Self-assembly of molecular superstructures studied by in situ scanning tunneling microscopy: DNA bases on Au(111)

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Abstract

We have studied the DNA bases adenine, thymine, guanine, and cytosine adsorbed onto Au(111) using in situ scanning tunneling microscopy (STM), atomic force microscopy (AFM), and cyclic voltammetry. Adenine, guanine, and cytosine adsorbed spontaneously onto the electrode with the counter electrode disconnected and yielded stable images over a range of electrode potentials. Thymine was not adsorbed until an electron-transfer reaction occurred at +0.4 V (SCE). Adenine and guanine formed polymeric aggregates in which the bases stacked with repeat distances of 3.4 ± 0.2 Å (adenine) and 3.3 ± 0.3 Å (guanine). Adenine aggregates aligned along the Au[110] directions and also formed a complex that decorated the path of the p × √3 (p ≃ 23) reconstruction. Guanine aggregates were disordered with respect to the underlying gold. Cytosine formed an oblique lattice with a = 10.5 ± 0.2 Å, b = 9.5 ± 0.2 Å, and γ = 103 ± 3°, oriented at 30° to the Au[110] directions. It is fitted well by a model in which every other molecule inverted to bond O2 to N4 and N1 to N3, followed by N4 to O2 and N3 to N1. Thymine also formed an oblique lattice with a = 6.5 ± 0.5 Å, b = 7.1 ± 0.5 Å, and γ = 105 ± 5°. The STM corrugation measured over adenine, cytosine, and guanine adsorbates was ∼1 Å but only ∼0.1 Å over thymine. Thymine contrast also changed with the electrochemical potential of the electrode. We discuss the possibility of a connection between electrochemical electron transfer and STM contrast.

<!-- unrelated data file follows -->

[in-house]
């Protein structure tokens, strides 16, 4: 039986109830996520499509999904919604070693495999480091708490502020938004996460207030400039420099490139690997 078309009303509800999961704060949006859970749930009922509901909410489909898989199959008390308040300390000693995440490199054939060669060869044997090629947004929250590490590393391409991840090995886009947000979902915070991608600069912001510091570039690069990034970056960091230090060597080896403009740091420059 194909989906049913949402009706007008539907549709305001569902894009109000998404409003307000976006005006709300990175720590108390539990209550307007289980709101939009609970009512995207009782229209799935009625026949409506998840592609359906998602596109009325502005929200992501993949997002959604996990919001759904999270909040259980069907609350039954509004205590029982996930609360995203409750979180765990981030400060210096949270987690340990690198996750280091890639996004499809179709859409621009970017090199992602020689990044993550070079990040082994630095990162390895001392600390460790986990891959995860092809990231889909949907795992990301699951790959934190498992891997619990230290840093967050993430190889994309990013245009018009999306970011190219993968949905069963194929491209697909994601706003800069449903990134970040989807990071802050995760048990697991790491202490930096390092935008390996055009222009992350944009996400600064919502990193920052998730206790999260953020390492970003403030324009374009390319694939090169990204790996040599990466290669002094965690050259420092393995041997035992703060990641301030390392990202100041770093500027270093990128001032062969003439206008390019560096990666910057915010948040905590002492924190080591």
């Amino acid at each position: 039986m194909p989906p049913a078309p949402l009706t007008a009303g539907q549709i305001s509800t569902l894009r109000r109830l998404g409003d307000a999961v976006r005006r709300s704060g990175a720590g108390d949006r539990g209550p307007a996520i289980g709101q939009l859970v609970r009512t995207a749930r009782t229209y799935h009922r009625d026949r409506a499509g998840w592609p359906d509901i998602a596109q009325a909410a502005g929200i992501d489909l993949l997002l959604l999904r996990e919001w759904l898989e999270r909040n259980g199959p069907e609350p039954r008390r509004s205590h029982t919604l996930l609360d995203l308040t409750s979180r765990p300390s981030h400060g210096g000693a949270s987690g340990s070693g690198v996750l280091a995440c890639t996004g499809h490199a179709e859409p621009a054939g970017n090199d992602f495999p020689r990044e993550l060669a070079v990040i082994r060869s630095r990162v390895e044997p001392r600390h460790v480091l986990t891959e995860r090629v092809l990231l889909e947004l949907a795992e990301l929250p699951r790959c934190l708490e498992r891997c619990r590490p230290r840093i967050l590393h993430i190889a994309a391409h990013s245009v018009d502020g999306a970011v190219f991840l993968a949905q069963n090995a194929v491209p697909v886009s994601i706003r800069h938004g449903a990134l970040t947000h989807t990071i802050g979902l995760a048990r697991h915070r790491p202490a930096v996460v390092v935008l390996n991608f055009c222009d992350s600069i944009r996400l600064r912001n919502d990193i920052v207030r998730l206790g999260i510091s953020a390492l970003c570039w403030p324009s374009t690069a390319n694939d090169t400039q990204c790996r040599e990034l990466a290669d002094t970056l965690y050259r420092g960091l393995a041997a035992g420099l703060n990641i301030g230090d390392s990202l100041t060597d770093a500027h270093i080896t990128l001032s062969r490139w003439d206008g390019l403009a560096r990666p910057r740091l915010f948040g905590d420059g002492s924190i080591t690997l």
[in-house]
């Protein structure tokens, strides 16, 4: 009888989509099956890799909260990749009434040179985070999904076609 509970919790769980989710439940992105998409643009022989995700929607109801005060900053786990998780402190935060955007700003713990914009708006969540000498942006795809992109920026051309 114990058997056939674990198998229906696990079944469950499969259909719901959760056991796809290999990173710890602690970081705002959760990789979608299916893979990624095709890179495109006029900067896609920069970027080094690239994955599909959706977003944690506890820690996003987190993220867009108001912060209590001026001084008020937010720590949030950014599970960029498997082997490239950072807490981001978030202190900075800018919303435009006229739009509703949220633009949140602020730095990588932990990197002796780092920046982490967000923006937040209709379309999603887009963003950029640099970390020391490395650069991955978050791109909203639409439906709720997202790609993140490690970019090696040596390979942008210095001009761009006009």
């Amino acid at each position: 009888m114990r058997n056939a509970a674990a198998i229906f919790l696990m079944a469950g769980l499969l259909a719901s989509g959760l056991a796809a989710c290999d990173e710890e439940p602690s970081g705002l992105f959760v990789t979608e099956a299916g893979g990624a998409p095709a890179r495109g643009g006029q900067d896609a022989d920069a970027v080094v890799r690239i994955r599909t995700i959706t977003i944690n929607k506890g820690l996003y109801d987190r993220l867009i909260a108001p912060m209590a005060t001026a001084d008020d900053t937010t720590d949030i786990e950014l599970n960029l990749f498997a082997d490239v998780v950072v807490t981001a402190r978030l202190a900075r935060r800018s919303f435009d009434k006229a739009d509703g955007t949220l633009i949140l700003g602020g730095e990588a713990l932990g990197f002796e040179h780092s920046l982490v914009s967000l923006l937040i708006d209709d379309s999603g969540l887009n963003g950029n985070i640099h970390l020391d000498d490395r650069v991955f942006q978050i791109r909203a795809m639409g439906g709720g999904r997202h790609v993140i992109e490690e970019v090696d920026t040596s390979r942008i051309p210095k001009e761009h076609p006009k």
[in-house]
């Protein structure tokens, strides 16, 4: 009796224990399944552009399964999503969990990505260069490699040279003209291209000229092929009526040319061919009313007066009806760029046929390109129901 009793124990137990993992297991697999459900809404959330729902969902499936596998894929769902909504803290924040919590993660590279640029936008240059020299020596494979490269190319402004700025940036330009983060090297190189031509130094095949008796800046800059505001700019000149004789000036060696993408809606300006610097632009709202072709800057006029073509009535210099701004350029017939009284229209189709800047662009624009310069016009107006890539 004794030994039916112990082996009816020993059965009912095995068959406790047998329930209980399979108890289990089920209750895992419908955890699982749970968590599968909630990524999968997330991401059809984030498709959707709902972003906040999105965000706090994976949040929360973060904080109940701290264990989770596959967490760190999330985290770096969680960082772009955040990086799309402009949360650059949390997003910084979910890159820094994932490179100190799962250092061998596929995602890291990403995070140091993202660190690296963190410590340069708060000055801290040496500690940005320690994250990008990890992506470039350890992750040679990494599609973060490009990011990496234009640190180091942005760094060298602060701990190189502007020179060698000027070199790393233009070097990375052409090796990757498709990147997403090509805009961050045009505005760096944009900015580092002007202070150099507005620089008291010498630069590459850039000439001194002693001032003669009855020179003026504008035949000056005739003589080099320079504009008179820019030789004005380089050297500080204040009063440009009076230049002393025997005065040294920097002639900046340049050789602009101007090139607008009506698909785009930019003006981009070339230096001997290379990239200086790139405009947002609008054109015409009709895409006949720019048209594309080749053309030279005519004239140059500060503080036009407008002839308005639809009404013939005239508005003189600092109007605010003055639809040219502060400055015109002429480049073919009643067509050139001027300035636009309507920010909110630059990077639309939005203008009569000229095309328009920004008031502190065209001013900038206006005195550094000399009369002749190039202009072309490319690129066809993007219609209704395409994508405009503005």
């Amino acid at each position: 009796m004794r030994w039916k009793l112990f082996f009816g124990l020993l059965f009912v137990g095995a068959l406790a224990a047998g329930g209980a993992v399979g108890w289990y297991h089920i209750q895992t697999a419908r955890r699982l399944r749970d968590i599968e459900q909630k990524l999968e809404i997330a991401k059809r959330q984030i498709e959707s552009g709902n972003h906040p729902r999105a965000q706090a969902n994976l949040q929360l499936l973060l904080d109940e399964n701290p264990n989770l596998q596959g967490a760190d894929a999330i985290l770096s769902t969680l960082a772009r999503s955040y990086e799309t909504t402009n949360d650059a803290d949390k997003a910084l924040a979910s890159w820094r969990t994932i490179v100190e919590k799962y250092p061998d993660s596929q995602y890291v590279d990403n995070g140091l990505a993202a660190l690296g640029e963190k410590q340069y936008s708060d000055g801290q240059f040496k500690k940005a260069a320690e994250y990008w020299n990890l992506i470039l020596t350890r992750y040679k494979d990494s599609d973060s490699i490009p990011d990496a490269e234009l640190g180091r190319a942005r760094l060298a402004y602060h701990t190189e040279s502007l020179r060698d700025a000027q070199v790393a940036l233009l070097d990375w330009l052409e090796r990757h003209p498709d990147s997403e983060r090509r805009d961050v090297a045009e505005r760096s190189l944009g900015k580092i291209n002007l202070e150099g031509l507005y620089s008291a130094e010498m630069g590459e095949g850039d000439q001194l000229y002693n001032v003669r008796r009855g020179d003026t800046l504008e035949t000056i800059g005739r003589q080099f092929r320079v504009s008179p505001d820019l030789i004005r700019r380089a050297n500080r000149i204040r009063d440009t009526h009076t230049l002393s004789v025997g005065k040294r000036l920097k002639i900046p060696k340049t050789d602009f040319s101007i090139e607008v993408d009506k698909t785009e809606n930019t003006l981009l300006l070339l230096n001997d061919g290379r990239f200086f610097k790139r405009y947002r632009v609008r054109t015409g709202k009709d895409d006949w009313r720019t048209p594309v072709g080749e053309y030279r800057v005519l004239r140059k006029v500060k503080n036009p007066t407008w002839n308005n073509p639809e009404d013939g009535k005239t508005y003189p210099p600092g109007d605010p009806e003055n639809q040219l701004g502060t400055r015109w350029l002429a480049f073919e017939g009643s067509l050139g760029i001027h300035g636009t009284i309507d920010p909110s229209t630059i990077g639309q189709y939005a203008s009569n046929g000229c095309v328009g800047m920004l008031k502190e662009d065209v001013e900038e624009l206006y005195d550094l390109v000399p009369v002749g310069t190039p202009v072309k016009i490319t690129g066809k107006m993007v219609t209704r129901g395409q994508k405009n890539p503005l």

Original languageEnglish (US)
Pages (from-to)910-919
Number of pages10
JournalJournal of physical chemistry
Volume97
Issue number4
StatePublished - Dec 1 1993

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ASJC Scopus subject areas

  • Engineering(all)
  • Physical and Theoretical Chemistry

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